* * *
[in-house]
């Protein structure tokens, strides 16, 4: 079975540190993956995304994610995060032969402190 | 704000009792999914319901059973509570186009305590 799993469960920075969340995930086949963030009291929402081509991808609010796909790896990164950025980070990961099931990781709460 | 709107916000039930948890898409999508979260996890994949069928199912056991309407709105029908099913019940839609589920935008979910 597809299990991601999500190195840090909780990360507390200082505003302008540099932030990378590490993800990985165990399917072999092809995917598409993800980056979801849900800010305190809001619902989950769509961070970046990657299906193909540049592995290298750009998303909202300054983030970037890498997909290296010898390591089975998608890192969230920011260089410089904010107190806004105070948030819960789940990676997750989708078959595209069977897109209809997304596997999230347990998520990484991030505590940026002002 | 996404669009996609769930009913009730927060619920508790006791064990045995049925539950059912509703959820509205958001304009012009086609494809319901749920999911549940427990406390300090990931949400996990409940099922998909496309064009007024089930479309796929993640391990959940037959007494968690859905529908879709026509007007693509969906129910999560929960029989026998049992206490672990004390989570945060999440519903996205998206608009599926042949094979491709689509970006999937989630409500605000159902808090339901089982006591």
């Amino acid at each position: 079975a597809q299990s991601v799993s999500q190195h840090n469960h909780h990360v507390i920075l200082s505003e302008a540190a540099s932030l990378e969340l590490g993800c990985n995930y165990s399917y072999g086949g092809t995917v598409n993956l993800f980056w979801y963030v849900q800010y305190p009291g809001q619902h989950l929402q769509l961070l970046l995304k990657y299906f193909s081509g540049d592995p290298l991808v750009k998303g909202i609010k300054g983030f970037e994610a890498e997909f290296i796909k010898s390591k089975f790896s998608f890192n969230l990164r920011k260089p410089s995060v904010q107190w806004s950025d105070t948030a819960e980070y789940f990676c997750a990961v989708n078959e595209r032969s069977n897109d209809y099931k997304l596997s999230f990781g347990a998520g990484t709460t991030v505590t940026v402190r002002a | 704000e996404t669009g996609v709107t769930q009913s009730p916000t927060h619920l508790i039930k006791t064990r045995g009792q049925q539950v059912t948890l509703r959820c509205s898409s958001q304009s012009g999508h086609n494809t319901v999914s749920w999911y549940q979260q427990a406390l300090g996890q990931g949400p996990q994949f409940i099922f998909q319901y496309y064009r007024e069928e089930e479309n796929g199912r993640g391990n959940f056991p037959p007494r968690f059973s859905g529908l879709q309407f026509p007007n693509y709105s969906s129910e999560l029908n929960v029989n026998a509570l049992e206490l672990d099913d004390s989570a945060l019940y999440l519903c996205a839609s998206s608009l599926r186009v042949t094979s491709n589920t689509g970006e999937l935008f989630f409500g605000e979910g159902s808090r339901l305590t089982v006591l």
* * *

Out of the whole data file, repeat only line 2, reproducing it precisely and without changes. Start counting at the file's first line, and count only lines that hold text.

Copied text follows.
């Protein structure tokens, strides 16, 4: 079975540190993956995304994610995060032969402190 | 704000009792999914319901059973509570186009305590 799993469960920075969340995930086949963030009291929402081509991808609010796909790896990164950025980070990961099931990781709460 | 709107916000039930948890898409999508979260996890994949069928199912056991309407709105029908099913019940839609589920935008979910 597809299990991601999500190195840090909780990360507390200082505003302008540099932030990378590490993800990985165990399917072999092809995917598409993800980056979801849900800010305190809001619902989950769509961070970046990657299906193909540049592995290298750009998303909202300054983030970037890498997909290296010898390591089975998608890192969230920011260089410089904010107190806004105070948030819960789940990676997750989708078959595209069977897109209809997304596997999230347990998520990484991030505590940026002002 | 996404669009996609769930009913009730927060619920508790006791064990045995049925539950059912509703959820509205958001304009012009086609494809319901749920999911549940427990406390300090990931949400996990409940099922998909496309064009007024089930479309796929993640391990959940037959007494968690859905529908879709026509007007693509969906129910999560929960029989026998049992206490672990004390989570945060999440519903996205998206608009599926042949094979491709689509970006999937989630409500605000159902808090339901089982006591």